Following Robert Icke’s radical Oresteia (widely praised and now set to transfer to Trafalgar Studios), the second production in the “Almeida Greeks” season is James Macdonald’s take on Euripides’s Bakkhai. The production is, of course, highly anticipated, not least because of its pairing of Ben Whishaw as Dionysos and Bertie Carvel as Pentheus, the cousins whose conflict embodies an archetypal face-off between wildness and rationality. Like Icke’s, the production proves a mixed offering ultimately, with some questionable elements combined with startling moments that serve the primal weirdness and danger of the text well. “On some level,” as Carvel has wryly noted in interview, “Bakkhai is just a family drama where someone said something nasty a couple of generations ago and this is the revenge.”
Macdonald was responsible for one of my all-time favourite Almeida productions in A Delicate Balance (2011) but he doesn’t manage to bring quite the same level of total assurance to this venture. At times - the report of Pentheus death, for one - the proceedings are surprisingly dull and feel under-directed. Despite such problems of pace, however, the production’s assets include a sound translation by Anne Carson that boasts some of the qualities of her recent Antigone: intelligence, clarity, occasional wry humour. (“Man against Gods? Never works.”) With a spare design by Antony McDonald, and a predominantly traditional approach overall, the production also avoids the elements of Warner/van Hove pastiche that slightly marred Oresteia for me. (No screens! No mics! No pop songs, yay!)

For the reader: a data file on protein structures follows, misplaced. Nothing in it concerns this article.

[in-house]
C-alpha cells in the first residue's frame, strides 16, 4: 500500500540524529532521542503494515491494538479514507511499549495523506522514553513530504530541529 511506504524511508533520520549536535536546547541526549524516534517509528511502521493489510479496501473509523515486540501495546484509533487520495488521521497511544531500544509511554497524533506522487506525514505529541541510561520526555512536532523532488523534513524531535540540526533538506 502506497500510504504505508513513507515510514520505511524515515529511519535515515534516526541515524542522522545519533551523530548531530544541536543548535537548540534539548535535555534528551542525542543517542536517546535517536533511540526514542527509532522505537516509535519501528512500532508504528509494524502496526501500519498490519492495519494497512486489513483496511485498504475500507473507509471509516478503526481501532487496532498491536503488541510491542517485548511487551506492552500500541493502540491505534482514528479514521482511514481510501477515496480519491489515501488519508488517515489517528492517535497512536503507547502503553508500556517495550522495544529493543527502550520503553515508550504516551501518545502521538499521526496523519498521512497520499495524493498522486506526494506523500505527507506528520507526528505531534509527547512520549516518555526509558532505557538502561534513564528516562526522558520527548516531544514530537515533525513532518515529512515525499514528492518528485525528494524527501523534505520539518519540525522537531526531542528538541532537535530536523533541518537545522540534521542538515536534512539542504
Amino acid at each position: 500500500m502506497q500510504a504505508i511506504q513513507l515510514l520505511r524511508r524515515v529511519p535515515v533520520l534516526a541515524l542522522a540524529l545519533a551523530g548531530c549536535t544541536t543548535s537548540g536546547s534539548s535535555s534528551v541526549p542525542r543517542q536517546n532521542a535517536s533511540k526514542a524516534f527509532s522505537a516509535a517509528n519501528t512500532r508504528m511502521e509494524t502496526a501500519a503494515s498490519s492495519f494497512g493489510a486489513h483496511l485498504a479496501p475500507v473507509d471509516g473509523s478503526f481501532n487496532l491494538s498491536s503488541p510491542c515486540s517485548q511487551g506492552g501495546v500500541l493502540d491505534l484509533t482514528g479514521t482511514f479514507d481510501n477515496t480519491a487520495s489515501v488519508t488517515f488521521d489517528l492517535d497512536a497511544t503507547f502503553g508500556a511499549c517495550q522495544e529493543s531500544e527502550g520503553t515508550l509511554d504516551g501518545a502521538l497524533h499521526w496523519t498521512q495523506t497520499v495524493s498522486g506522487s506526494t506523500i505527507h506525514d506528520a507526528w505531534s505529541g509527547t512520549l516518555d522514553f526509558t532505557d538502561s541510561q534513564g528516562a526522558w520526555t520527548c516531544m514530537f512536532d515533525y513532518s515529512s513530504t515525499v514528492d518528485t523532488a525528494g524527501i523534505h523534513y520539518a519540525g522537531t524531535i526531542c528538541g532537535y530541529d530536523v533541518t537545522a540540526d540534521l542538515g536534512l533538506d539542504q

The apportioning of roles harks back to Greek models, with Carvel and Whishaw supplementing their Pentheus/Dionysos double with turns as Tiresias and Messenger (Whishaw) and Agave (Carvel). Kevin Harvey plays Kadmos and Shepherd, and the cast is completed by a formidable ten-strong female Chorus: Amiera Darwish, Aruhan Galieva, Eugenia Georgieva, Kaisa Hammarlund, Helen Hobson, Hazel Holder, Melanie La Barrie, Elinor Lawless, Catherine May, and Belinda Sykes.
The ululations, keening and chants of this posse (compositions by Orlando Gough) are dividing opinion: the guy seated to my left sighed and put his head in his hands at the women’s every appearance. But I’d argue that Macdonald succeeds in making the Chorus crucial to the tone and texture of the production, even if the amount of hearty thyrsus-stomping that goes on becomes headache-inducing by the end.
The evening boasts arresting moments, and the performances of its leads are about all that you could wish for. Signalling Pentheus’s recourse to rationality by having him attired in a suit may be an over-obvious touch, but Carvel is skillful at conveying the character’s arrogance and misogyny as he denies Dionysos’s status as deity. It’s clear from the off that, unlike Pentheus, Whishaw’s Dionysos has no difficulty whatsoever with duality: long-haired, dress-clad, he’s a waifish rock star androgyne. It’s a role that the mercurial Whishaw seems born to play and he inhabits it with absolute intelligence, feeling and unpredictability here. Nothing feels forced, everything is fresh: the performance has both intensity and absolute casualness. Still, if the evening gains much of its interest from the actor’s uncanny presence it’s actually left to Carvel to best incarnate Dionysian frenzy with a memorably mad matronly exit as Pentheus prepares to spy on Dionysos’ female followers and an even more startling re-appearance as Agave. “Darkness is serious,” Dionysos reminds us. At its finest, MacDonald’s production illuminates this play’s darkness intelligently and hauntingly.
The production is booking until 19th September.